There’s Another Confederate Monument in the US Capitol: Jefferson Davis’ Old DeskBreaking News
tags: Senate, Confederacy, Jefferson Davis
Before he was a traitor, Jefferson Davis was a senator from Mississippi. From the moment he walked out of the US Capitol to join the Confederacy in January 1861, his mahogany desk in the Senate chamber became a prize to be fought over, both politically and physically. Sen. Simon Cameron of Pennsylvania claimed to have made this prediction as a parting shot to Davis before his defection: “I believe, in the justice of God, that a Negro some day will come and occupy your seat.” In April 1861, Union soldiers who were billeted inside the Senate located Davis’ former desk and tried to slice it apart. As Senate official Issac Bassett later recalled:
…I heard a noise, as if someone was splitting wood. I looked over on the Democratic side of the Chamber and behold! There was a crowd [of] soldiers with their bayonets, cutting one of the desks to pieces. I hollered at the top of my voice, “Stop! What are you doing?” Several answered, “We are cutting that damn traitor’s desk to pieces.” I ran in among them and told them it was not his desk, that it belonged to the government. “You were put here to protect, and not to destroy!”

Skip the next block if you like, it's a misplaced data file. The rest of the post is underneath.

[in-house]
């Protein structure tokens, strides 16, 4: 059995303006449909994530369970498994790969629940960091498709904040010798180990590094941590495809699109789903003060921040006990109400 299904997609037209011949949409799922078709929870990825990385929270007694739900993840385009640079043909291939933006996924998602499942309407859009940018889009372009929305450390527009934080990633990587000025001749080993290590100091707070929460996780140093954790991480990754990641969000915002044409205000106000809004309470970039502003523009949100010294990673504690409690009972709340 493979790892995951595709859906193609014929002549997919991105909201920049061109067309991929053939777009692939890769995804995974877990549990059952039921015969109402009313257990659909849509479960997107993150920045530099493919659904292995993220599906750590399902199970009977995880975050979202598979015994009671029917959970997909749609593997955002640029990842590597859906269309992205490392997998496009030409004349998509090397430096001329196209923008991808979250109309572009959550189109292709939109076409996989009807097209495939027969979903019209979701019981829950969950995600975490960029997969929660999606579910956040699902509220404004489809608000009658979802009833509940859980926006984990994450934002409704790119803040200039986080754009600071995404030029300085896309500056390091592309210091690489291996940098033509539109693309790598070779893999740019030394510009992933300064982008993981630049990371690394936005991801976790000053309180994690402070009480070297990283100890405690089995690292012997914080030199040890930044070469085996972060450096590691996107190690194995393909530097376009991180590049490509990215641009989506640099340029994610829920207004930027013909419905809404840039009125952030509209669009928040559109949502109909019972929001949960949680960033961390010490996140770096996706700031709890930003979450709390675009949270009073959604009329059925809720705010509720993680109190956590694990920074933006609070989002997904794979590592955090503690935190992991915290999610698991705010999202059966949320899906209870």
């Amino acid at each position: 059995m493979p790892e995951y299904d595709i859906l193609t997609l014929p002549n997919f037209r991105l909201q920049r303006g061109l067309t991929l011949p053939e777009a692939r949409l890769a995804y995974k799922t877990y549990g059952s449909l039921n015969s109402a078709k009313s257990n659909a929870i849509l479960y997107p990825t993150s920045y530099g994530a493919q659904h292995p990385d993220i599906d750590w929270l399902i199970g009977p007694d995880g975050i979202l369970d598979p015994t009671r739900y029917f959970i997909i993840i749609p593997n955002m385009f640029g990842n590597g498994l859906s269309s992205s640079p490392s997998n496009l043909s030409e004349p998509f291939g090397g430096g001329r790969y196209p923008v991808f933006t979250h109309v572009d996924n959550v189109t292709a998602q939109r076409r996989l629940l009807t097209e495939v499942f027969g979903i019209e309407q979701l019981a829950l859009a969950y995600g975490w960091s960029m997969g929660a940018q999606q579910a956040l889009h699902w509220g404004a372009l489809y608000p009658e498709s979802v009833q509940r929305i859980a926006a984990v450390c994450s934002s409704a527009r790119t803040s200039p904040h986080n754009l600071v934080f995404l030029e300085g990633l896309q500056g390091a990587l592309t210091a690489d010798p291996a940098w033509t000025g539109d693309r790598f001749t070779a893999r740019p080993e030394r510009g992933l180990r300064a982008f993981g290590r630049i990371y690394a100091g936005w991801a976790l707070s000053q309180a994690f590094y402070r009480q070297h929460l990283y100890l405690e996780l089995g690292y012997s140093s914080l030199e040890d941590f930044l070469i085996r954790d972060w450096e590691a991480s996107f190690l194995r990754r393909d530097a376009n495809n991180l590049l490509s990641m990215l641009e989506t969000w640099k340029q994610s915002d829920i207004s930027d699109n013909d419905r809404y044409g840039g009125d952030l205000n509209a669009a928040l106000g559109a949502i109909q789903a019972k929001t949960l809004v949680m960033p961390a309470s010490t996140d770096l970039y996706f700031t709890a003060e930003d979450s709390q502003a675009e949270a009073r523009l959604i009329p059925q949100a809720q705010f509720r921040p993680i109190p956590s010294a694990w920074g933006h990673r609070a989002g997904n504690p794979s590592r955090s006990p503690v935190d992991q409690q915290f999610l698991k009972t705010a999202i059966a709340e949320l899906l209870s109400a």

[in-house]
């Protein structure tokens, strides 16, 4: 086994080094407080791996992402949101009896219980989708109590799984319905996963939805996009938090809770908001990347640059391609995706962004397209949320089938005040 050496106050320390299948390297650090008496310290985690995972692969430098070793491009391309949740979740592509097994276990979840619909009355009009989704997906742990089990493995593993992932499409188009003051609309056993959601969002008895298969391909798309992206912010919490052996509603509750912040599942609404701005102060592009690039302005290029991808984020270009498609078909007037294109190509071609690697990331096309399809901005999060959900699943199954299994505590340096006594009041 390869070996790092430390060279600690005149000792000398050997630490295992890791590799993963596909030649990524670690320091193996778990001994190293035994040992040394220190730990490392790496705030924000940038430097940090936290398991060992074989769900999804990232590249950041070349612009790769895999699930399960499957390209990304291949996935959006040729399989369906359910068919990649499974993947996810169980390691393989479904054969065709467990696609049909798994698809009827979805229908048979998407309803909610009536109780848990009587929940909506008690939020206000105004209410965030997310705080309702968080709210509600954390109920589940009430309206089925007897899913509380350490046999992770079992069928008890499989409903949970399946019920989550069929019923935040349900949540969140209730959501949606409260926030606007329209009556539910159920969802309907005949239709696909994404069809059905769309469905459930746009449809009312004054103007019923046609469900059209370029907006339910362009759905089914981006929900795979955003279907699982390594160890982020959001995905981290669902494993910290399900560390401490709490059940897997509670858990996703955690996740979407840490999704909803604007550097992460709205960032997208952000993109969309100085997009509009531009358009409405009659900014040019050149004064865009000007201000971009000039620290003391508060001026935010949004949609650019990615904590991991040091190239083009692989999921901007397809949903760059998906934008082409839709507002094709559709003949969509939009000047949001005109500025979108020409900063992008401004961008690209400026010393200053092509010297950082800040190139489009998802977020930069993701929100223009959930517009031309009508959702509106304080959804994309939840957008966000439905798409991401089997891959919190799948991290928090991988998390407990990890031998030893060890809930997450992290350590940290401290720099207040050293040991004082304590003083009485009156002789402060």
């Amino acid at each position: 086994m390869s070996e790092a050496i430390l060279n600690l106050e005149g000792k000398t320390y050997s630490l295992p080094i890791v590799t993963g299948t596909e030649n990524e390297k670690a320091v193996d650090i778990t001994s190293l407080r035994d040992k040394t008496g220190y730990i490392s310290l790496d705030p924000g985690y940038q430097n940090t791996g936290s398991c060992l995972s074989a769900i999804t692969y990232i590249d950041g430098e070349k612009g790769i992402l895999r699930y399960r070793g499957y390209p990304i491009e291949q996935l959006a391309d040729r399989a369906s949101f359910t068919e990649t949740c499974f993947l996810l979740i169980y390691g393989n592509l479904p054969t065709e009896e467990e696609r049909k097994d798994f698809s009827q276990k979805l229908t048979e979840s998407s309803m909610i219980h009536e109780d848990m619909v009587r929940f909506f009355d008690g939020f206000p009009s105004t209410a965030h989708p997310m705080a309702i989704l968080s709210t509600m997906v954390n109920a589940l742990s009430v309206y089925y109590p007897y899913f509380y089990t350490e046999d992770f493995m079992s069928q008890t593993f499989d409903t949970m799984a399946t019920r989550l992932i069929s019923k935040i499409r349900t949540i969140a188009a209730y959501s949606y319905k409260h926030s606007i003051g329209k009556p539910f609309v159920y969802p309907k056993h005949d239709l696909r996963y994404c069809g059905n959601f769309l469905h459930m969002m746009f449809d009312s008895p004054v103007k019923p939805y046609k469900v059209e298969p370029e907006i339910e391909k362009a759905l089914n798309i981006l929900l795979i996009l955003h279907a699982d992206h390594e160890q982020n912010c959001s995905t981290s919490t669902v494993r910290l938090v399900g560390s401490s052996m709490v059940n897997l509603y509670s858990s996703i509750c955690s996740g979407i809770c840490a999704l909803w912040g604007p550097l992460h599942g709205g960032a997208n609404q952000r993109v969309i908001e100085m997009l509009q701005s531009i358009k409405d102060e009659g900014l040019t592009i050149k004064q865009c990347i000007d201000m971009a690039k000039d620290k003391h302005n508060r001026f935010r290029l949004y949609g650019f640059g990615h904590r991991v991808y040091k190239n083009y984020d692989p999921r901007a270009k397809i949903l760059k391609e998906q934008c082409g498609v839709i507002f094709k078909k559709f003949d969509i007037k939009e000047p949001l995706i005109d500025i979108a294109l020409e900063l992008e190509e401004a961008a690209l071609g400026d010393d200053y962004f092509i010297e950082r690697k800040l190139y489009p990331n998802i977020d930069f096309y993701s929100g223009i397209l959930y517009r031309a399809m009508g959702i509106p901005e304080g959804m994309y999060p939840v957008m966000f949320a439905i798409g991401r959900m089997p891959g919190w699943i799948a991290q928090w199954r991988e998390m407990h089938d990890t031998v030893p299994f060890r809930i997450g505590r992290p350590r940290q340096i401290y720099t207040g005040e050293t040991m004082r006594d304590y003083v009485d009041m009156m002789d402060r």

The desk was repaired and put back on the floor. Sen. Milton Latham, a pro-Southern Democrat from California, unsuccessfully offered to buy it after he took Davis’ chair home. In the years to come, there would be more battles over whom the desk rightfully belonged to, and whether it stood for tradition or treachery. When the dust settled, Davis and his cause were dead, but the desk was still very much his.
Two weeks ago, Reps. Barbara Lee (D-Calif.) and Bennie Thompson (D-Miss.) and Sen. Cory Booker (D-N.J.), introduced bills to remove statues of Davis and 10 0ther men who served in the Confederacy from the Capitol. Speaker of the House Nancy Pelosi has also called for the statues to go, as well as portraits of four former speakers who were Confederates. As the effort to scrub tributes to white supremacists from the halls of Congress gains momentum, a closer look at the history of the desk that once belonged to the president of the Confederate States of America is overdue.
The fight for Davis’ Senate desk resumed in 1870, when Mississippi’s legislature named Hiram Rhodes Revels to a serve a one-year term as the state’s first Black senator. (He was also the first African American member of Congress.) Sen. Revels was sworn in only after a two-day debate in which Democratic holdouts questioned his citizenship and credentials to serve. While there was speculation that Revels would be seated at Davis’ former desk, he did not occupy it, having assumed the office once held by Albert G. Brown, who had also resigned in 1861 to join the Confederacy.